Chatbots are beginning to get a lot smarter, but for businesses, their primary function is as a virtual agent for a specific app, brand, or service. Chatbots help customers do things such as book travel, shop and complete e-commerce transactions, or get customer support information and submit helpdesk tickets through a conversational interface. If a chatbot is a virtual agent set to task within a specific app, then a virtual assistant is what happens when you give the AI free reign throughout an OS.

Context as a Service

The value of a virtual assistant is having it there wherever you are, giving you the tailored information you need sometimes before you even know you need it. In the case of Cortana, the AI’s origins date back to flesh-and-blood personal assistants and how they function in a business.

“When we went to develop Cortana, which started out on Windows Phone before we brought it to Windows 10, the originators actually sat down with assistants,” said Laura Jones, Senior Marketing Manager for Cortana, during a meeting at the company’s Redmond campus last month. “They did all these interviews with personal assistants on what they do. That was the starting point for creating a true digital assistant versus just a voice interface.”

Microsoft, more than the other tech giants building out this tech, has deeper roots in business software and productivity. Cortana is enabled across a number of Microsoft’s apps and services — from Microsoft Power BI to Skype for Business to provide immediate contextual responses to business queries without leaving the app you’re in. Cortana (along with Alexa and Google Assistant) is also cross-platform. Cortana is available as an app on Android and iOS as well as through the Cortana Device SDK. Jones said a virtual assistant is only as good as when it’s with you.

“One of the early learnings is that all the personal assistants keep what they know about someone so they can better help them,” said Jones. “So one of the things we wanted to do was actually personalize the experience to someone, so the assistance you were getting from Cortana was unique to you and could proactively track important things for you.”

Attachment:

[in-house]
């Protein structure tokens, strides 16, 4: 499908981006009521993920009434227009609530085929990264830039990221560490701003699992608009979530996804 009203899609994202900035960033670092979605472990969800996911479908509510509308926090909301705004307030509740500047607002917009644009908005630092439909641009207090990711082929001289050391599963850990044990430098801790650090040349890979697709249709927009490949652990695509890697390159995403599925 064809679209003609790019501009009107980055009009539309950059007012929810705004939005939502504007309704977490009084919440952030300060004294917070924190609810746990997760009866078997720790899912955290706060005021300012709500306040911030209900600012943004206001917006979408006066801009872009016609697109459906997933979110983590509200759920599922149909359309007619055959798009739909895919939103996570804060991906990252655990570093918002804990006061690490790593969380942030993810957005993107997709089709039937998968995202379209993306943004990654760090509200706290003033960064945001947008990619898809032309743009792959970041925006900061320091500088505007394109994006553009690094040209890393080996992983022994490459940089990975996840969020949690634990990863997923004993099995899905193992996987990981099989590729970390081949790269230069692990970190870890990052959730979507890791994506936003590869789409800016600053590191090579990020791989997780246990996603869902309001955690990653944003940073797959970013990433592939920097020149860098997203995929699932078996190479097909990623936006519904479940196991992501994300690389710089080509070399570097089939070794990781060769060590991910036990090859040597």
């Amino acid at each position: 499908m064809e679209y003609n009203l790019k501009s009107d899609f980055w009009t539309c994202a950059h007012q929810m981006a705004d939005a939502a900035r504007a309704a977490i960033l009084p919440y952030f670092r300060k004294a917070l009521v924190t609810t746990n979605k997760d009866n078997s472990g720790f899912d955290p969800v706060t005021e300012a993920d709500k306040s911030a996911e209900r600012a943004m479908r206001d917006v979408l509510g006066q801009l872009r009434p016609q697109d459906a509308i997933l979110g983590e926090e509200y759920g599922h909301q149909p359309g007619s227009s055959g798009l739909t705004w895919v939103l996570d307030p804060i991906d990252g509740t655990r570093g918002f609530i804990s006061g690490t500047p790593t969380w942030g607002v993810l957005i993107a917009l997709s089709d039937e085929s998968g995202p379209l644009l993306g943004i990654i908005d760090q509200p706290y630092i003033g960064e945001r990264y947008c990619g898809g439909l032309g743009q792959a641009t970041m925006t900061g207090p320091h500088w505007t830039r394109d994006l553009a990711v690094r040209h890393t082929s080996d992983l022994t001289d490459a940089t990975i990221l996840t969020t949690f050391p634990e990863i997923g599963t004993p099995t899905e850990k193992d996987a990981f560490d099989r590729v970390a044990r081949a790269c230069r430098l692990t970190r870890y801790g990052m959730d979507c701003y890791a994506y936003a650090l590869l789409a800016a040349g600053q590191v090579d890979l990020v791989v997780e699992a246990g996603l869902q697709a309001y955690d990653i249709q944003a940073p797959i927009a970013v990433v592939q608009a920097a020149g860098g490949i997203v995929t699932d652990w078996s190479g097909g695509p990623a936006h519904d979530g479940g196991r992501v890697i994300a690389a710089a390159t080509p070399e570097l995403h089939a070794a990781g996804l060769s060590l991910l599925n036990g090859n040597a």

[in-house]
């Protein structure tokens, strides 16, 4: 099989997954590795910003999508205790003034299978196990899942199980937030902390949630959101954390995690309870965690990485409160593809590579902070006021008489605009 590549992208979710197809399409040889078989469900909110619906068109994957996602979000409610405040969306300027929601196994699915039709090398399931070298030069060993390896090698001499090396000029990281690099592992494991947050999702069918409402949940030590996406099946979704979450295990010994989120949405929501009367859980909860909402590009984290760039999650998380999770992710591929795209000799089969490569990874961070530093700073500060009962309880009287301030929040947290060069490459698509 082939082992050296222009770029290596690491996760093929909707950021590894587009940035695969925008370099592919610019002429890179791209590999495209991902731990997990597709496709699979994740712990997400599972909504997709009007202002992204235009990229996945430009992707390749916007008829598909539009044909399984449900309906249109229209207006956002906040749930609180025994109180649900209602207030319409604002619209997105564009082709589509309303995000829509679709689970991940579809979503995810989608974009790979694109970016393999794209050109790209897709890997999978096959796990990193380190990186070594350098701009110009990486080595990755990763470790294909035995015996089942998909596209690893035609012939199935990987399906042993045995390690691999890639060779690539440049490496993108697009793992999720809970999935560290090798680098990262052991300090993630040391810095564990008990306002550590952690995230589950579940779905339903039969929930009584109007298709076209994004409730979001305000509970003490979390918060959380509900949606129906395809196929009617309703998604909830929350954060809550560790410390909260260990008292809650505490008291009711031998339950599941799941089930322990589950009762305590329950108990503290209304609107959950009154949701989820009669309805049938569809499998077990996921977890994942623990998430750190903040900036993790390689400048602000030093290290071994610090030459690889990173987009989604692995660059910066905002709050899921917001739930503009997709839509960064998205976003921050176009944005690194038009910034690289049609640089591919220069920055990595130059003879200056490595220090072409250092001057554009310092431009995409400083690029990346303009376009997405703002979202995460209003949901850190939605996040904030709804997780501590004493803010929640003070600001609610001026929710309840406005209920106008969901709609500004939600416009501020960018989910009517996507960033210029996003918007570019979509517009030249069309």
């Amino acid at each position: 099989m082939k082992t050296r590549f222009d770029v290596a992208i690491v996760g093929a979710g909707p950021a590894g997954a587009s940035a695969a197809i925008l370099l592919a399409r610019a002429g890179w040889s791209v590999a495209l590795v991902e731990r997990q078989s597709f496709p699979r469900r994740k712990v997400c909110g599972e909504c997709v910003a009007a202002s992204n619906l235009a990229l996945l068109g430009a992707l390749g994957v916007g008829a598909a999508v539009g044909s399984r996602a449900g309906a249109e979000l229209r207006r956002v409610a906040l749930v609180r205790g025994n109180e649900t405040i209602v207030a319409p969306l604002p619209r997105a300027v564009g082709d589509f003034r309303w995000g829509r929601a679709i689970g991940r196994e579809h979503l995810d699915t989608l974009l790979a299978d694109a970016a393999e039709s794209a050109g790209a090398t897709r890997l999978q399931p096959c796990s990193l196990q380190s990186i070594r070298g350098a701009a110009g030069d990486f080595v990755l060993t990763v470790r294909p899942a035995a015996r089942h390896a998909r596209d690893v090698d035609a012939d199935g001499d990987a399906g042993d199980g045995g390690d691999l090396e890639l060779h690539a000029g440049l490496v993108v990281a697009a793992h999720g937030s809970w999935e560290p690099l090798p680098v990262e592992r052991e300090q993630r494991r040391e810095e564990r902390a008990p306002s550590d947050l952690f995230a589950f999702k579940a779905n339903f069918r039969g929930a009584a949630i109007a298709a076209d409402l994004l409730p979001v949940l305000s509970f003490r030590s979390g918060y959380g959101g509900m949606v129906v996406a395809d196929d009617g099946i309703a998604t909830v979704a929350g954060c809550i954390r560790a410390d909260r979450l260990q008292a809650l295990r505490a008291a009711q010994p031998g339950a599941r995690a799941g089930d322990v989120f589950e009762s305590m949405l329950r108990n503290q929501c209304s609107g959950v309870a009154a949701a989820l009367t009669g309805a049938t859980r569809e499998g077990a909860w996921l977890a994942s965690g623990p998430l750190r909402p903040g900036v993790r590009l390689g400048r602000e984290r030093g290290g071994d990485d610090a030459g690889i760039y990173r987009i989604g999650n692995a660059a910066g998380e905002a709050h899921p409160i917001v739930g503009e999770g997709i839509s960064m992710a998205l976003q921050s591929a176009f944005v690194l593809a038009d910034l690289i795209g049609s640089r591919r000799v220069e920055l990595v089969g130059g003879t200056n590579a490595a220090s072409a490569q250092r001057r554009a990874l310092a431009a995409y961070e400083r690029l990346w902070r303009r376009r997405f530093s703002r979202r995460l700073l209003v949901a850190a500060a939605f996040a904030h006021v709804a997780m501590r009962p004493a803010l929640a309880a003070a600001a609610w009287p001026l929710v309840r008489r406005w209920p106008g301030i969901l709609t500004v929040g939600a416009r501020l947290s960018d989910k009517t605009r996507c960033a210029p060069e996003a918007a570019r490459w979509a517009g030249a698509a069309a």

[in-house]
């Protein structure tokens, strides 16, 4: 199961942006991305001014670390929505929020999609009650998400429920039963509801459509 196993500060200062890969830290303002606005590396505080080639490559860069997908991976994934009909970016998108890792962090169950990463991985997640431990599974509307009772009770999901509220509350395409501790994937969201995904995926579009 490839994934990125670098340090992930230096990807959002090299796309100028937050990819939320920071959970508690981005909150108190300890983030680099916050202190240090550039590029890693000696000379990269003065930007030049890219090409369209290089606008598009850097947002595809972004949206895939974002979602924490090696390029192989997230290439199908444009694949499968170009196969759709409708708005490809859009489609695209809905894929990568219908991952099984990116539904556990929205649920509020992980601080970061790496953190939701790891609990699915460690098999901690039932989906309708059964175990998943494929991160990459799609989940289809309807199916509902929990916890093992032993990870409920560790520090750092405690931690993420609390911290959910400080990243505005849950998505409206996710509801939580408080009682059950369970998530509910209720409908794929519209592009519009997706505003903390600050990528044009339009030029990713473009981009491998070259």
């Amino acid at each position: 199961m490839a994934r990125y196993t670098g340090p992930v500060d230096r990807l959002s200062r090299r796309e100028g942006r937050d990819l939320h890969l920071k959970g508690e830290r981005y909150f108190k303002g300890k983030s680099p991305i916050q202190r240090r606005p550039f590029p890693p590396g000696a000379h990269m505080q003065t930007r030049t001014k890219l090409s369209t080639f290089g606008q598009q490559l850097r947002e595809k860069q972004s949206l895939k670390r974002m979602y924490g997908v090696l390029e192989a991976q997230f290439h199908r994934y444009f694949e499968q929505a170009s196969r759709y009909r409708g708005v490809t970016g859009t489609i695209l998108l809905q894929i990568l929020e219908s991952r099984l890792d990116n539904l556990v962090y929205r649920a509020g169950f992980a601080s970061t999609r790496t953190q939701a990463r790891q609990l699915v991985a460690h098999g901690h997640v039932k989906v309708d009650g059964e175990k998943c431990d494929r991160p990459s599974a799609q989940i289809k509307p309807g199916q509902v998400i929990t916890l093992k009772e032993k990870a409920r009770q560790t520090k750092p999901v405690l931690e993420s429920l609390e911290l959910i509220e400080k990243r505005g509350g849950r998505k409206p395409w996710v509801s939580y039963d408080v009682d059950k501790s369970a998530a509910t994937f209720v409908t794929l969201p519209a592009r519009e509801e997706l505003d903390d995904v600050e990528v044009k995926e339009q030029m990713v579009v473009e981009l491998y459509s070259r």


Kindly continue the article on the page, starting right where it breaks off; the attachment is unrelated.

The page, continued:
The simplest way Cortana does this is through reminders. Scheduling, reminders, and lists are a top-of-mind business use case for virtual assistants. Jones talked about using Cortana in a touchscreen device such as the Microsoft Surface Pro. Smart Sticky Notes in the Windows 10 Anniversary Update let you write something like, “Call my boss at 3pm,” either by typing or by writing a note with the stylus as part of Windows Ink. Cortana will then add that reminder to keep track of the task.

Microsoft is also working with Wunderlist (soon to be Microsoft To-Do) to integrate Cortana and sync lists across devices. This is all part of a more proactive strategy, using both contextual data and location-based reminders to help users manage their emails, schedule, and day-to-day commitments.

“We’ve kind of taken reminders to a whole other level where we’re proactively reminding people about commitments they’ve made in email,” said Jones. “So, if I sent an email saying I would update this section of a report, Cortana picks that out and reminds me. We think this is a really compelling enterprise scenario. Think about how many commitments you make to someone at work as opposed to your consumer life. Cortana will remind me multiple times a day that I set up this meeting or I have to follow-up with so-and-so, and then deep-links me into the email so I can either follow-up right away or set a reminder.”

Microsoft is looking to expand this even further to dynamically create Cortana to-do lists and surface information based on data throughout Office 365. Cortana is already fully integrated into the Microsoft Edge browser (you can right-click on any highlighted word in Edge to Ask Cortana), and can search for documents or people across apps such as OneDrive for Business and SharePoint.

The Windows 10 Creators Update also integrated Cortana with Microsoft Azure Active Directory (AAD) to bring the AI capabilities to enterprise users who may not have had access to it before. These kinds of integrations also extend to Power BI, which lets you pull Cortana data into business intelligence (BI) queries and reports. That’s not to be confused with the Cortana Intelligence Suite, a separate enterprise offering that builds machine learning (ML) and predictive analytics into business apps.

Beyond that, Jones said the Cortana team is working with Microsoft Research through projects such as Calendar.help (which is still in Preview) to automate processes like scheduling meetings with contacts outside your organization. The team is also working with the Microsoft IT Division (MSIT) development team to create experiences specific to Cortana that pull in a range of apps and contextual data.

“Once we start to grow Cortana’s presence in work, think about waking up in the morning to ask Cortana for your schedule on a speaker device,” said Jones. “We want that to flow across and, if I ask Cortana to remind me of something when I get to work, I want to open my PC and get that.”